John Hick Problem Of Evil Essay

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For generations upon generations people around the world have asked the question, “If god is good, why is there evil in the world?”. On first observation of this simple question one sees what seems to be a fundamental flaw in the Christian belief. John Hick attempts to solve this life- changing question and prove that it has no effect on the essential belief of God. He defines this “Problem of Evil” in the following dilemma: “If God is perfectly loving, he must wish to abolish evil; and if he is all- powerful, he must be able to abolish evil. But if evil exists; therefore God cannot be both omnipotent and perfectly loving” (Hick 1). In going about proving the instability in what seems to be an ironclad argument, John Hick looks at multiple …show more content…
To solve the problem of moral evil, John Hick argues that in order for God to have created the human entity he had to create him with the capacity for freewill. If he had not done so, a person would no longer carry his or her identity as a person. In response to the argument of God creating a free person who would always make the right decision, Hick argues that the contradiction in itself does not make sense despite the apparent logic. In order for something to be free it must be free of any causation by an outside source. There cannot be any choice out of reach or not allowed. There cannot be a guarantee that anything will happen in any situation. Arguably there cannot be a guarantee of anything at all. The idea of a guarantee to make the right decision would fall under a situational basis and Hick compares this idea to a hypnotist who would take away one’s freewill and put you under the influence of his or her will. Hick goes as far to say that the idea of a person acting freely but always choosing the right thing is ultimately a “ ‘meaningless conjunction of words’- in this case ‘a person who is not a person’ ” (Hick 2) because the phrase in itself is not logically possible. As Hick accurately puts it, “The origin of moral evil lies forever concealed within the mystery of human freedom” (Hick …show more content…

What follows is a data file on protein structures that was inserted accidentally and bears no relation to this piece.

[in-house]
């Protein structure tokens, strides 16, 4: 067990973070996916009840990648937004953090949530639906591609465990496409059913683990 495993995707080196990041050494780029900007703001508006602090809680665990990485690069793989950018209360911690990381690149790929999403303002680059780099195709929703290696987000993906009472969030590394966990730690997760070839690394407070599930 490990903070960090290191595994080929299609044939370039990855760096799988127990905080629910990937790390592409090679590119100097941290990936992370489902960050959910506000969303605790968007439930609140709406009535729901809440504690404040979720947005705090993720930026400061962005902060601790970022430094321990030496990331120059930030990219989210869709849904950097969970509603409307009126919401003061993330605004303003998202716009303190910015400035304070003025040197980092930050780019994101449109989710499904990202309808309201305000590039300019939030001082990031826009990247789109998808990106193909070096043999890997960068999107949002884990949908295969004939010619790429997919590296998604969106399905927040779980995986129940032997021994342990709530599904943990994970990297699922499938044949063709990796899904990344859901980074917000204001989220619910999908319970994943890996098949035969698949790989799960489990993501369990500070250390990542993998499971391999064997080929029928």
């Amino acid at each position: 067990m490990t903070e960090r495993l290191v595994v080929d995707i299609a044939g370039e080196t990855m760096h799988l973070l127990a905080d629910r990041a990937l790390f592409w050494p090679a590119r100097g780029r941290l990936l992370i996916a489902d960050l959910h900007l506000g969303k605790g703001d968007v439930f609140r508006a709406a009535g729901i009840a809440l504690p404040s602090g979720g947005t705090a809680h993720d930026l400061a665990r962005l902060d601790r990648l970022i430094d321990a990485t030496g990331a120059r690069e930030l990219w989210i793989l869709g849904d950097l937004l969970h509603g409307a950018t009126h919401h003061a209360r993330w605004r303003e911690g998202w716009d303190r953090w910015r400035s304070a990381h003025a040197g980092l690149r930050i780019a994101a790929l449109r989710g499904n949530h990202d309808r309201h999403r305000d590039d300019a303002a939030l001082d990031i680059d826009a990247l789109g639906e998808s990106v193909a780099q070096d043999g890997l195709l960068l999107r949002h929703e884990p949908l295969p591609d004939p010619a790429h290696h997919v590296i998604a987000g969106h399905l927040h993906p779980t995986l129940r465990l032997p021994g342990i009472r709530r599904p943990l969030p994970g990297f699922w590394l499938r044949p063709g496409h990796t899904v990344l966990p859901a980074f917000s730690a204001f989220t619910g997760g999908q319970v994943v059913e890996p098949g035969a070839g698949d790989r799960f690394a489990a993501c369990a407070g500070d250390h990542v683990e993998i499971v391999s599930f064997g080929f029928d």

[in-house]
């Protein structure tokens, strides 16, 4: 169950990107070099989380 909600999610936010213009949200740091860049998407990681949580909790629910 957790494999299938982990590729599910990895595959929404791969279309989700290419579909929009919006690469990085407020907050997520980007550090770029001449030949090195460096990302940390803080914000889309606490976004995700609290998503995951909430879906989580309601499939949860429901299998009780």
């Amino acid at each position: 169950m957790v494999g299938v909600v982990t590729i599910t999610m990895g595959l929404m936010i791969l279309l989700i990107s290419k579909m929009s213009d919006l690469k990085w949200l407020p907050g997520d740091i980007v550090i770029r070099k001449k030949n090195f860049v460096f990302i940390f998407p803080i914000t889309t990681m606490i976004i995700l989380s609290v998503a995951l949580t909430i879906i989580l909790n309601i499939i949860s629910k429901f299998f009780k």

This assumption is very reasonable. If god is omnipotent, omniscient he must have control of everything in the universe and if he wanted to change something he could with no difficulty. He would not be going against human will by choosing not to let the sun blow up. Nevertheless here’s the first area where Hick’s solution beats Clarke’s story of injustice. John Hick’s essay says that in order to live out “soul-making” one must live in a world of laws of physics and science. A world where there are consequences for our actions. The laws of science tell us that everything must end. That entropy is constantly putting the world into a more severe state of disorder and therefore nothing under our laws of reality can be eternal. So the destruction of the star was eminent. God maybe could have delayed it but ultimately eventually since it lays within our realm of reality it would have to “die” or implode. Also keep in mind the universe is constantly getting bigger and one day according to scientific belief it will snap backwards and the universe will end and we will all instanteously die. Our world like that of the inhabitants of the star will

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